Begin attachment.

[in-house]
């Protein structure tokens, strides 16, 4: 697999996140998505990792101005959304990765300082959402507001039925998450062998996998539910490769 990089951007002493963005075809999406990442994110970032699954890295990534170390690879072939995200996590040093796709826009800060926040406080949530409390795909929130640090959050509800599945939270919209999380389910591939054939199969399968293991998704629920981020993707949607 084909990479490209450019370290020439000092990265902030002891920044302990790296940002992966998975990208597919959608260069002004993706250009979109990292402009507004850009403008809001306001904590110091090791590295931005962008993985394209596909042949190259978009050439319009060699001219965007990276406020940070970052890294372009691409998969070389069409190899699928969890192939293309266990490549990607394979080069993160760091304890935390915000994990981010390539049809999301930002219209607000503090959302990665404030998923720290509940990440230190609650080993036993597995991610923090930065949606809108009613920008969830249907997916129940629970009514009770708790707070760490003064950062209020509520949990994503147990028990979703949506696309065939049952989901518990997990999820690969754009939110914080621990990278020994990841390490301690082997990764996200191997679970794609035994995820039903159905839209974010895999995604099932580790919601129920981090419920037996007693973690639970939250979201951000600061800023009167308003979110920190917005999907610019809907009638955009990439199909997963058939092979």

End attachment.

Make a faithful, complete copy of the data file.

[in-house]
């Protein structure tokens, strides 16, 4: 697999996140998505990792101005959304990765300082959402507001039925998450062998996998539910490769 990089951007002493963005075809999406990442994110970032699954890295990534170390690879072939995200996590040093796709826009800060926040406080949530409390795909929130640090959050509800599945939270919209999380389910591939054939199969399968293991998704629920981020993707949607 084909990479490209450019370290020439000092990265902030002891920044302990790296940002992966998975990208597919959608260069002004993706250009979109990292402009507004850009403008809001306001904590110091090791590295931005962008993985394209596909042949190259978009050439319009060699001219965007990276406020940070970052890294372009691409998969070389069409190899699928969890192939293309266990490549990607394979080069993160760091304890935390915000994990981010390539049809999301930002219209607000503090959302990665404030998923720290509940990440230190609650080993036993597995991610923090930065949606809108009613920008969830249907997916129940629970009514009770708790707070760490003064950062209020509520949990994503147990028990979703949506696309065939049952989901518990997990999820690969754009939110914080621990990278020994990841390490301690082997990764996200191997679970794609035994995820039903159905839209974010895999995604099932580790919601129920981090419920037996007693973690639970939250979201951000600061800023009167308003979110920190917005999907610019809907009638955009990439199909997963058939092979």